Hospitalized patients frequently experience loss of muscle mass and function, with negative outcomes for recovery, quality of life, and mortality. This eBriefing reviews interventions, including investigational strategies, for disease-related muscle mass loss.

    February 12, 2016

    Little Beans, Big Opportunities: Using Pulses to Meet Today's Global Health Challenges

    Keynote Speaker: Sonny Ramaswamy (USDA National Institute of Food and Agriculture)

    The United Nations declared 2016 the International Year of Pulses, highlighting the potential of dry peas, beans, lentils, and chickpeas to improve human health and agricultural sustainability. This eBriefing considers how pulse consumption contributes to health and how food systems could be improved to promote pulse production.

    February 2, 2016

    Alzheimer's Disease and Tau: Pathogenic Mechanisms and Therapeutic Approaches

    Organizers: Robert Martone (St. Jude Children's Research Hospital) and Sonya Dougal (The New York Academy of Sciences)

    Tau pathology is a hallmark of many devastating neurological disorders, including frontotemporal dementia, TBI, Down syndrome, focal cortical dysplasia, and Alzheimer's disease. This eBriefing explores tau-related mechanisms of neurodegeneration and emerging therapeutic strategies focused on tau.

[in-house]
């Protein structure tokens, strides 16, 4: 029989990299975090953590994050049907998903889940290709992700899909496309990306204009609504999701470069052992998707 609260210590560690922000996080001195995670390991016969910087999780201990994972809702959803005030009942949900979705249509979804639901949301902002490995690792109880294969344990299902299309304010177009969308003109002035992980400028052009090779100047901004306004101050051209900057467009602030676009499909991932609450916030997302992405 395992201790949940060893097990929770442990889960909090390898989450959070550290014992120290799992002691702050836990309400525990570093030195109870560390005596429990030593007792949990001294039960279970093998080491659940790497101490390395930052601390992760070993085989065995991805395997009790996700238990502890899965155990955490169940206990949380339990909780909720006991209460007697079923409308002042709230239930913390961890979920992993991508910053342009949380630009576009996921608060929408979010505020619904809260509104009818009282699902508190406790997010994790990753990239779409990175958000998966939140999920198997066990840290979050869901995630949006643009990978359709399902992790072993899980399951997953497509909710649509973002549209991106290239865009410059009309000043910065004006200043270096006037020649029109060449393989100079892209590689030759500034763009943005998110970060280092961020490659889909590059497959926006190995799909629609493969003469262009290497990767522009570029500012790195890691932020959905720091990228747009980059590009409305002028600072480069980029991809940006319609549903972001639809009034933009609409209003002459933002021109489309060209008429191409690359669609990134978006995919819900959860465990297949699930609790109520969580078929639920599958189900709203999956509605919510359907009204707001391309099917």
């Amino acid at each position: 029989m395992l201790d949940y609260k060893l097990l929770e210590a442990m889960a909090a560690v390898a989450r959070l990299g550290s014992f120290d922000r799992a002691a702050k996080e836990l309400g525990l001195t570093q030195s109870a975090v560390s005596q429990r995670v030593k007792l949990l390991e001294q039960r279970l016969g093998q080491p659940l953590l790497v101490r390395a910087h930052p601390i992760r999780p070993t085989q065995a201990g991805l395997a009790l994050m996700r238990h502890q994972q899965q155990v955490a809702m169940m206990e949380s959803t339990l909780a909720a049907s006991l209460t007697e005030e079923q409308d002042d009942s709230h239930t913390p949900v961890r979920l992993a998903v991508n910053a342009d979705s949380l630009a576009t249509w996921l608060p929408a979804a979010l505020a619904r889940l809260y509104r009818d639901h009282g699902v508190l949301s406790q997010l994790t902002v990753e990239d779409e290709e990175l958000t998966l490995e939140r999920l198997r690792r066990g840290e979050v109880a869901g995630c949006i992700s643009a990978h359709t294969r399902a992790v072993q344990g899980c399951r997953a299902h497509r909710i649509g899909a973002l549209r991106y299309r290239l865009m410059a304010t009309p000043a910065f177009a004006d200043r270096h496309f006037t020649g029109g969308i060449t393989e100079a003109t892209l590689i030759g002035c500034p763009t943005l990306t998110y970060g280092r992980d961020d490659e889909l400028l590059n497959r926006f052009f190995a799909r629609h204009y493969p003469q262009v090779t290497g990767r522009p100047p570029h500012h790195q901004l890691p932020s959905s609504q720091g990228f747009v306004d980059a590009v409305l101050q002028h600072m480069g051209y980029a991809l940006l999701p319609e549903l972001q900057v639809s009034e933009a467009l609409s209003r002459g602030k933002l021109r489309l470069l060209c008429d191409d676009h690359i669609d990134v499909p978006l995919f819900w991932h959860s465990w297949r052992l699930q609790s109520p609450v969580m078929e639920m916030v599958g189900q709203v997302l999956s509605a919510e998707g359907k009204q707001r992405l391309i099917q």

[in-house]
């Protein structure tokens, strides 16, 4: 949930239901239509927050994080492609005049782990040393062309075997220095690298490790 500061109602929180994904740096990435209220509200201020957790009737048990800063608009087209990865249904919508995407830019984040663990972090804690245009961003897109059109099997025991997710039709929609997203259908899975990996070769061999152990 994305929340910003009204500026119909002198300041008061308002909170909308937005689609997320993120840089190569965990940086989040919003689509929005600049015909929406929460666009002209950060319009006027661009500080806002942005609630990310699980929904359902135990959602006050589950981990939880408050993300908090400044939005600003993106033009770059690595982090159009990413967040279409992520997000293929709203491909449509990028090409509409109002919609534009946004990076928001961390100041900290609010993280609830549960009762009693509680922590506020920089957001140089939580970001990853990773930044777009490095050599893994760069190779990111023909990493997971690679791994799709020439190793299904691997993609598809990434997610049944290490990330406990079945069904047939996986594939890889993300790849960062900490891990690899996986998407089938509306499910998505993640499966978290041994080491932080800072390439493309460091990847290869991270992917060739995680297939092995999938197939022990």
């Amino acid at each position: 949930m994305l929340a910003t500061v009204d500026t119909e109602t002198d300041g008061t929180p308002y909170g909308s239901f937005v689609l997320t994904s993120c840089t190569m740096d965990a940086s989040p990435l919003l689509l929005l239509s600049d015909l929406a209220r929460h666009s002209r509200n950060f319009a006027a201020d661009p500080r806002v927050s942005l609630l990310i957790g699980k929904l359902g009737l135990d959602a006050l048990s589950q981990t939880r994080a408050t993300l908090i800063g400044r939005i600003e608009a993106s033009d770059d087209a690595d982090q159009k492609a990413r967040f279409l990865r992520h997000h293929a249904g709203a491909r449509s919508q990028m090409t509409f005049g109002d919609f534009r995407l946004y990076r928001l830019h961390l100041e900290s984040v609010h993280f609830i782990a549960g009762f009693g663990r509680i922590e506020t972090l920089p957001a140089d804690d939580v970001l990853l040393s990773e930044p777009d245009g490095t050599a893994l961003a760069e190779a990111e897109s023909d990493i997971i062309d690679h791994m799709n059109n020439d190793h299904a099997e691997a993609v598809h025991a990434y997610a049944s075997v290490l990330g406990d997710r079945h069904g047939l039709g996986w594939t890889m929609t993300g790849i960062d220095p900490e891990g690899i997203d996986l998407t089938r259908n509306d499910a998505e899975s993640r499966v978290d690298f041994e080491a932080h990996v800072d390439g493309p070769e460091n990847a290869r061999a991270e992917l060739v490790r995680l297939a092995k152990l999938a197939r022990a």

January 28, 2016

    Toward Evidence-based Nutrition Policy: Methods, Implementation, and Political Reality

    Keynote Speakers: Sonia Angell (NYC Department of Health and Mental Hygiene) and Rogan Kersh (Wake Forest University)

    Public policy for nutrition aims to assist people in making healthier food choices. This eBriefing looks at current evidence in nutrition policy making, including assessments of recent public policy interventions intended to improve nutrition and reduce obesity.

    January 25, 2016

    Pre-Approval Access: Can Compassion, Business, and Medicine Coexist?

    Organizers: Alison Bateman-House (NYU School of Medicine), Melanie Brickman Stynes (The New York Academy of Sciences), Arthur Caplan (NYU School of Medicine), Brooke Grindlinger (The New York Academy of Sciences), and Erick Tatro (The New York Academy of Sciences)

    This eBriefing explores pre-approval access to investigational medicines, the prospective benefits of which may outweigh the potential risks for critically ill patients. In a series of debates, representatives of governments, pharmaceutical companies, patient groups, NGOs, and foundations discussed ethical and safety challenges for pre-approval access and compassionate use programs.

    January 22, 2016

    Current Evidence on Noncaloric Sweeteners and their Health Implications

    Speakers: Gary D. Foster (Weight Watchers International Inc.), John Glendinning (Barnard College), and Rick Mattes (Purdue University)

    This eBriefing examines the current research on noncaloric sweeteners approved by the Food and Drug Administration for use in foods and beverages in the United States, particularly studies assessing how the compounds affect weight management and health.

    January 13, 2016